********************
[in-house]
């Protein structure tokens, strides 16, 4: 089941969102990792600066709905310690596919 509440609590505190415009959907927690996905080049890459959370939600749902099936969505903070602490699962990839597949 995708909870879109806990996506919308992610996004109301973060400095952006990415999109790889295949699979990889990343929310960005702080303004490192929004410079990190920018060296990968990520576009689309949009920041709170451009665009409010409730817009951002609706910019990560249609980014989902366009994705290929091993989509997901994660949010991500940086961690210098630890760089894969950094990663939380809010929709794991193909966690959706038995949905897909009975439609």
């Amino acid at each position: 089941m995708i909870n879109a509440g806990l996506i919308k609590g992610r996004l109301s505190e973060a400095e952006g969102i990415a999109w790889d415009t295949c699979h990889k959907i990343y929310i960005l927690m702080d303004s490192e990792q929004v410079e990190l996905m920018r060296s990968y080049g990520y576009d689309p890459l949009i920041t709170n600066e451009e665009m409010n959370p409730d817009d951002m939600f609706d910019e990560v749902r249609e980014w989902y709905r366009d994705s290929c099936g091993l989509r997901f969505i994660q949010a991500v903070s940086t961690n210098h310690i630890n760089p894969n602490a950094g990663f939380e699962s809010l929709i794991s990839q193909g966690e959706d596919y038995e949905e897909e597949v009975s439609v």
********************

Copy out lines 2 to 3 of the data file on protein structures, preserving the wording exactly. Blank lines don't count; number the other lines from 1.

């Protein structure tokens, strides 16, 4: 089941969102990792600066709905310690596919 509440609590505190415009959907927690996905080049890459959370939600749902099936969505903070602490699962990839597949 995708909870879109806990996506919308992610996004109301973060400095952006990415999109790889295949699979990889990343929310960005702080303004490192929004410079990190920018060296990968990520576009689309949009920041709170451009665009409010409730817009951002609706910019990560249609980014989902366009994705290929091993989509997901994660949010991500940086961690210098630890760089894969950094990663939380809010929709794991193909966690959706038995949905897909009975439609």
């Amino acid at each position: 089941m995708i909870n879109a509440g806990l996506i919308k609590g992610r996004l109301s505190e973060a400095e952006g969102i990415a999109w790889d415009t295949c699979h990889k959907i990343y929310i960005l927690m702080d303004s490192e990792q929004v410079e990190l996905m920018r060296s990968y080049g990520y576009d689309p890459l949009i920041t709170n600066e451009e665009m409010n959370p409730d817009d951002m939600f609706d910019e990560v749902r249609e980014w989902y709905r366009d994705s290929c099936g091993l989509r997901f969505i994660q949010a991500v903070s940086t961690n210098h310690i630890n760089p894969n602490a950094g990663f939380e699962s809010l929709i794991s990839q193909g966690e959706d596919y038995e949905e897909e597949v009975s439609v």